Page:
Reply to post: Re: I *wanted* an Acorn Archimedes when I was at school...

Linus Torvalds says ARM just doesn't look like beating Intel

Martin an gof Silver badge

Re: I *wanted* an Acorn Archimedes when I was at school...

I think the same is true for all Acorn's pre-Archimedes BBC machines, including those with 16 and 32-bit second processors.

Absolutely. While the Acorn machines had very little compatability with other 6502 devices, the fact was that in the multiple generations of machines Acorn produced, so-called "legal" programs were usually portable. Legality meant using the OS calls rather than ?-ing (PEEK & POKE to non-Acorn types) memory directly. To put it in slightly different terms, Acorn defined an API and very strongly encouraged people to use it.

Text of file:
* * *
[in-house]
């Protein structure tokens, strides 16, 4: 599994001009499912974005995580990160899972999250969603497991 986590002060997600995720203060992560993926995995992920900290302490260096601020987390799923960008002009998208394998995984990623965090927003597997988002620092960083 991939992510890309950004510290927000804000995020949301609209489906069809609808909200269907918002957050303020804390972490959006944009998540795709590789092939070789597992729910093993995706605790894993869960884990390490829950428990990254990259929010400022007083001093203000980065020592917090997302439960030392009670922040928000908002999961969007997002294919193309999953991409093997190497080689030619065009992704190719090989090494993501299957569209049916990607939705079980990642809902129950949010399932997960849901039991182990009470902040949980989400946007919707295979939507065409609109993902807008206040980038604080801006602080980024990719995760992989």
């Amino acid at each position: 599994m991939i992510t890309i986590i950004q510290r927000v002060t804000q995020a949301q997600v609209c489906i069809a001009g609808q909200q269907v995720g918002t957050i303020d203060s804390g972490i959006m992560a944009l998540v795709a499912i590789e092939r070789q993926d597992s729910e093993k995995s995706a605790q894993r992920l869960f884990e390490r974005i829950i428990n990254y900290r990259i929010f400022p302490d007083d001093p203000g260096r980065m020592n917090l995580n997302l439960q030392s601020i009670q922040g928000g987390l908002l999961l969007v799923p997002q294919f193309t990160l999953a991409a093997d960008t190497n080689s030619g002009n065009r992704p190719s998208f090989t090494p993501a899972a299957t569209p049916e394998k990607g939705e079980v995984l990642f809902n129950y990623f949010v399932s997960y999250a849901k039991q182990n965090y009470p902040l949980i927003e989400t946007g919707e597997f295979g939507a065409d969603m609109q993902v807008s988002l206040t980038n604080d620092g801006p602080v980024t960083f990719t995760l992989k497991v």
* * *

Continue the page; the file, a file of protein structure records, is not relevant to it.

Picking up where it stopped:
The Archimedes was slightly more difficult in that it didn't natively take 6502 code (though Acorn bundled an emulator from the outset) but BBC BASIC V was 100% compatible with previous versions, as were the system calls. This did lead to some slightly odd behaviour, such as the ENVELOPE command that produced all sorts of useful effects on 6502 hardware being essentially useless on Archimedes due to the completely different sound system. Someone once said, "ENVELOPE takes fourteen parameters and does absolutely nothing."

But Acorn's efforts couldn't match the combined might of Intel and Microsoft, and in some ways it might be a good thing that they didn't as it enabled ARM (once it was spun-off) to do the clever things they have done with licencing and low-power and suchlike. If Acorn had been successful on the desktop, perhaps that wouldn't have happened?

M.

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